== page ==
Addictive drugs bring about intense changes in sensation and perception, all due to the chemical alterations they elicit within the cells of the brain. Some interrupt the systems the brain uses to communicate, and others hijack the brain’s pleasure center. Again, the damage drugs can cause can be variable, depending on the substances used and the particular chemistry of the person who is taking those drugs, but many of these substances have the capacity to cause changes that aren’t easy to see but are remarkably easy to feel.
Drugs that tinker with pleasure centers can leave behind damage that impacts the brain’s ability to both recognize and respond to situations that once brought the person intense joy. A person who once lit up at the smell of baking bread, for example, might respond to a whiff of yeast with nothing more than a passing glance. The brain becomes hardwired to respond only to the presence of drugs, and nothing else seems to do the trick. People may feel muted and low when they don’t have drugs, and feel only normal when they take in the drugs that once overwhelmed them with pleasure. In time, any sense of joy becomes harder and harder to find.
Altered brain cells can also become less effective at controlling behavior. As a result, people who abuse drugs may find it hard to resist the urge to use drugs, even though they know those substances might harm them. They want the drugs, and when the urge strikes, they feel helpless to resist the call. Impulsivity like this can lead people to crime, as they might not be able to measure the risks they’re taking in order to obtain drugs. An impulsive streak can also lead people to take huge doses of drugs, or to blend drugs, all in the hopes of feeling pleasure in the moment. If they’re blinded to future consequences, the present is all that matters.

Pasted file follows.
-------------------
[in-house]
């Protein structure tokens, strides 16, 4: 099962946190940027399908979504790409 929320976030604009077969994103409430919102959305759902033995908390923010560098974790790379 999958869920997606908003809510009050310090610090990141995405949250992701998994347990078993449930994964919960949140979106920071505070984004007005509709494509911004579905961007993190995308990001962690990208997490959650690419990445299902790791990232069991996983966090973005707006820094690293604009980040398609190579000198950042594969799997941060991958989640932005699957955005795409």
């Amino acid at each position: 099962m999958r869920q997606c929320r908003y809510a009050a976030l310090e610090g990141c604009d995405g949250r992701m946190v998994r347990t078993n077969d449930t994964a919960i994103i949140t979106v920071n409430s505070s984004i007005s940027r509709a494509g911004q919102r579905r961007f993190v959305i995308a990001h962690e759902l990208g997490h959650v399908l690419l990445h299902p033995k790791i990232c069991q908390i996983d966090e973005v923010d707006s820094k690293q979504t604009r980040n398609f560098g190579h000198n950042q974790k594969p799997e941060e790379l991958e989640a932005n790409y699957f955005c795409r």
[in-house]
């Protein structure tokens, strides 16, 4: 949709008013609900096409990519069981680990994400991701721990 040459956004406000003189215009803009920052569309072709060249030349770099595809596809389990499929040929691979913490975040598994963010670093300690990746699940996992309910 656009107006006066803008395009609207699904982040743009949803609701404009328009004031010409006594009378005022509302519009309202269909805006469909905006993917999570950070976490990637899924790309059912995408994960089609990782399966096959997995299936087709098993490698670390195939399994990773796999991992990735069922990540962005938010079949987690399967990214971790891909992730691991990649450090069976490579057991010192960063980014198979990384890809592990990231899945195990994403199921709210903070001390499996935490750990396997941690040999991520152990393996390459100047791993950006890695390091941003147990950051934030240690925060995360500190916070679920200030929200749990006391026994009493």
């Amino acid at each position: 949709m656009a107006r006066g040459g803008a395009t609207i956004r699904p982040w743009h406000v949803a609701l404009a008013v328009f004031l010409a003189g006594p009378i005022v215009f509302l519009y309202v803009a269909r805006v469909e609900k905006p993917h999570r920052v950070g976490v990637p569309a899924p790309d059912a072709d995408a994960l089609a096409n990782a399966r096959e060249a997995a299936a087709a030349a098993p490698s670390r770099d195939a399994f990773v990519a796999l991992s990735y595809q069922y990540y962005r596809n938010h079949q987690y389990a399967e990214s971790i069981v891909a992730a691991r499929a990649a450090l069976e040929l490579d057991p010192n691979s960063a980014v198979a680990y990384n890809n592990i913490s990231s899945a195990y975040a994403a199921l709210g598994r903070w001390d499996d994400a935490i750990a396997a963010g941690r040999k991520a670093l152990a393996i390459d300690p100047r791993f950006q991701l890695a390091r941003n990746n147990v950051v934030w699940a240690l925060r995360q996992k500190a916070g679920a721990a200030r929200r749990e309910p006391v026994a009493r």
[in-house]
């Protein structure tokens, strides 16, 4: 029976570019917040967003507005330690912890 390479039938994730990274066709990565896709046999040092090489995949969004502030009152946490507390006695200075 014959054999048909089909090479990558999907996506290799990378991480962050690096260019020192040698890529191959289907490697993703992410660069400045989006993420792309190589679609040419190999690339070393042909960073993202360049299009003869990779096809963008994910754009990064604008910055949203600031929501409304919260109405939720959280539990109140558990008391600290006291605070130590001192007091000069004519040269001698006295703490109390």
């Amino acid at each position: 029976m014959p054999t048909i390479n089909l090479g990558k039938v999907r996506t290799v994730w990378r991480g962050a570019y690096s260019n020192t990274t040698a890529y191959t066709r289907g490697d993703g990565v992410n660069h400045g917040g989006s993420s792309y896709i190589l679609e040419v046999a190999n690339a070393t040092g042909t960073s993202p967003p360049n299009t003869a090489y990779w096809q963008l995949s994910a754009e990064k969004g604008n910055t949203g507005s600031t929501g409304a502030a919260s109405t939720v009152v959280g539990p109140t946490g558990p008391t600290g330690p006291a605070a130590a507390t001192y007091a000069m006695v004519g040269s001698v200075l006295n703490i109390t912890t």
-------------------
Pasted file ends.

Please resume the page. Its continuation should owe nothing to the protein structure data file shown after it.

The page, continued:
Some types of drugs have also been known to interact with subtle signals associated with mental illness. People who have a family history of schizophrenia, for example, may find that hallucinogenic drugs like marijuana seem to turn on the latent mental illness, vaulting them into their first episode of disconnection. Others that lean toward depression may find that the pleasure alterations of drugs make their feelings of sadness more powerful and harder to ignore. The damage might be transitory or permanent, but it can be difficult to live with.
Even if drugs don’t spark longstanding damage, the transitory pain they can inflict can be severe. People who abuse drugs may feel trapped by the substances they take, desperate to get more at any cost. They may become isolated from the people they love, as their attention is exclusively focused on getting more drugs. They may not remember what life was like without drugs, and they may be incapable of thinking of how life might be if they were sober. The sense of depression they may feel could be intense.
Physical Damage Due to Alcohol
Many people are aware of the physical consequences of abusing illicit drugs, as television shows and movies often depict the damage with Technicolor clarity, but these same people may not be aware that the little sips of alcohol they take in on a daily basis could also be damaging. In fact, those who have an alcohol abuse issue could face a great variety of health problems, according to the U.S. Centers for Disease Control and Prevention, and that list might include:
- Liver damage
- Cancers of the mouth, throat and esophagus
- Inflammation of the pancreas
- Increased blood pressure
Alcohol has also been associated with physical injuries, brought about due to intense sedation during intoxication. It’s not uncommon for people to slip and fall while drunk, and it’s also not uncommon for people to participate in devastating motor vehicle accidents while under the influence of alcohol. Any of these incidents could lead to long-lasting physical and emotional scarring.